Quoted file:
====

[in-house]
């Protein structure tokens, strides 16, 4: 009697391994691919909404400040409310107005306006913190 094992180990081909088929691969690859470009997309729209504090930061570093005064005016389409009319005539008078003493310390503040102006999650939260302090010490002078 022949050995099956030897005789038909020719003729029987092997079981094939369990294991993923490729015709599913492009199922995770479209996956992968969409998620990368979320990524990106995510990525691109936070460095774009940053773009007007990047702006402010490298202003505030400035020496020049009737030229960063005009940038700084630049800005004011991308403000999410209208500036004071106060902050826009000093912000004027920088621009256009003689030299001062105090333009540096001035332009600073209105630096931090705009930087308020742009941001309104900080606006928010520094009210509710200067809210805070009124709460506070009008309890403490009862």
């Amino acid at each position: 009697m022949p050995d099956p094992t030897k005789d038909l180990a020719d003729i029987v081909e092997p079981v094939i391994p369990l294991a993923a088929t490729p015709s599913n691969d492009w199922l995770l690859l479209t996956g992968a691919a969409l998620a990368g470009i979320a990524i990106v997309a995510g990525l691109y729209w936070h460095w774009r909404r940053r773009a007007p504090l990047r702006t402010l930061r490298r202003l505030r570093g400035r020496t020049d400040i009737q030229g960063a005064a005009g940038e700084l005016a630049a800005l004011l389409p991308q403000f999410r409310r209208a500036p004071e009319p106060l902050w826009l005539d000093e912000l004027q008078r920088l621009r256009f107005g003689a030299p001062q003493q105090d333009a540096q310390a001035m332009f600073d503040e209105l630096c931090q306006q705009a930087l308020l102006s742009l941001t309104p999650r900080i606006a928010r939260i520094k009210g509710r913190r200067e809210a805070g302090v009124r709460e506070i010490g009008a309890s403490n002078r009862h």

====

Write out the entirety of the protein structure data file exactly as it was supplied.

[in-house]
């Protein structure tokens, strides 16, 4: 009697391994691919909404400040409310107005306006913190 094992180990081909088929691969690859470009997309729209504090930061570093005064005016389409009319005539008078003493310390503040102006999650939260302090010490002078 022949050995099956030897005789038909020719003729029987092997079981094939369990294991993923490729015709599913492009199922995770479209996956992968969409998620990368979320990524990106995510990525691109936070460095774009940053773009007007990047702006402010490298202003505030400035020496020049009737030229960063005009940038700084630049800005004011991308403000999410209208500036004071106060902050826009000093912000004027920088621009256009003689030299001062105090333009540096001035332009600073209105630096931090705009930087308020742009941001309104900080606006928010520094009210509710200067809210805070009124709460506070009008309890403490009862």
């Amino acid at each position: 009697m022949p050995d099956p094992t030897k005789d038909l180990a020719d003729i029987v081909e092997p079981v094939i391994p369990l294991a993923a088929t490729p015709s599913n691969d492009w199922l995770l690859l479209t996956g992968a691919a969409l998620a990368g470009i979320a990524i990106v997309a995510g990525l691109y729209w936070h460095w774009r909404r940053r773009a007007p504090l990047r702006t402010l930061r490298r202003l505030r570093g400035r020496t020049d400040i009737q030229g960063a005064a005009g940038e700084l005016a630049a800005l004011l389409p991308q403000f999410r409310r209208a500036p004071e009319p106060l902050w826009l005539d000093e912000l004027q008078r920088l621009r256009f107005g003689a030299p001062q003493q105090d333009a540096q310390a001035m332009f600073d503040e209105l630096c931090q306006q705009a930087l308020l102006s742009l941001t309104p999650r900080i606006a928010r939260i520094k009210g509710r913190r200067e809210a805070g302090v009124r709460e506070i010490g009008a309890s403490n002078r009862h």